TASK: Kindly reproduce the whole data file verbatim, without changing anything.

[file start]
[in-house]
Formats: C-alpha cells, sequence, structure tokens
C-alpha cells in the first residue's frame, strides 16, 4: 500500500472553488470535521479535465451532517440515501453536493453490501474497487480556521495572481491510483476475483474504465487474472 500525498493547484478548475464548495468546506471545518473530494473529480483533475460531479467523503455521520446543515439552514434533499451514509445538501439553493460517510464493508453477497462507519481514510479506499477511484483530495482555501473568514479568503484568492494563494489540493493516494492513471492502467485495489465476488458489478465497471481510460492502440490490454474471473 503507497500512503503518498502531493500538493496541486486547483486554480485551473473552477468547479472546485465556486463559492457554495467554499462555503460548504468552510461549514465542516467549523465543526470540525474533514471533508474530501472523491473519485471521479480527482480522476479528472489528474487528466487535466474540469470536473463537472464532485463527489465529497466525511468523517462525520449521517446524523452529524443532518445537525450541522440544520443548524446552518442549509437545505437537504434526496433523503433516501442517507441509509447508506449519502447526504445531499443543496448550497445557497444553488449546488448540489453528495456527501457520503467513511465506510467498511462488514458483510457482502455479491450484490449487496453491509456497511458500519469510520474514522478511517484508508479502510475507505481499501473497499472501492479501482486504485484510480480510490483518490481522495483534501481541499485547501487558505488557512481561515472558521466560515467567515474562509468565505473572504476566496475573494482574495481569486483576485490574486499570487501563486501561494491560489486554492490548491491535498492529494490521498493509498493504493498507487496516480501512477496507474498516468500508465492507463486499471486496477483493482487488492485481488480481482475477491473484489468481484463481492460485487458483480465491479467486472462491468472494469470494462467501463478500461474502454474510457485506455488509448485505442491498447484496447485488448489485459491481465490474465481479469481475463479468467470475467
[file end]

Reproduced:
[in-house]
Formats: C-alpha cells, sequence, structure tokens
C-alpha cells in the first residue's frame, strides 16, 4: 500500500472553488470535521479535465451532517440515501453536493453490501474497487480556521495572481491510483476475483474504465487474472 500525498493547484478548475464548495468546506471545518473530494473529480483533475460531479467523503455521520446543515439552514434533499451514509445538501439553493460517510464493508453477497462507519481514510479506499477511484483530495482555501473568514479568503484568492494563494489540493493516494492513471492502467485495489465476488458489478465497471481510460492502440490490454474471473 503507497500512503503518498502531493500538493496541486486547483486554480485551473473552477468547479472546485465556486463559492457554495467554499462555503460548504468552510461549514465542516467549523465543526470540525474533514471533508474530501472523491473519485471521479480527482480522476479528472489528474487528466487535466474540469470536473463537472464532485463527489465529497466525511468523517462525520449521517446524523452529524443532518445537525450541522440544520443548524446552518442549509437545505437537504434526496433523503433516501442517507441509509447508506449519502447526504445531499443543496448550497445557497444553488449546488448540489453528495456527501457520503467513511465506510467498511462488514458483510457482502455479491450484490449487496453491509456497511458500519469510520474514522478511517484508508479502510475507505481499501473497499472501492479501482486504485484510480480510490483518490481522495483534501481541499485547501487558505488557512481561515472558521466560515467567515474562509468565505473572504476566496475573494482574495481569486483576485490574486499570487501563486501561494491560489486554492490548491491535498492529494490521498493509498493504493498507487496516480501512477496507474498516468500508465492507463486499471486496477483493482487488492485481488480481482475477491473484489468481484463481492460485487458483480465491479467486472462491468472494469470494462467501463478500461474502454474510457485506455488509448485505442491498447484496447485488448489485459491481465490474465481479469481475463479468467470475467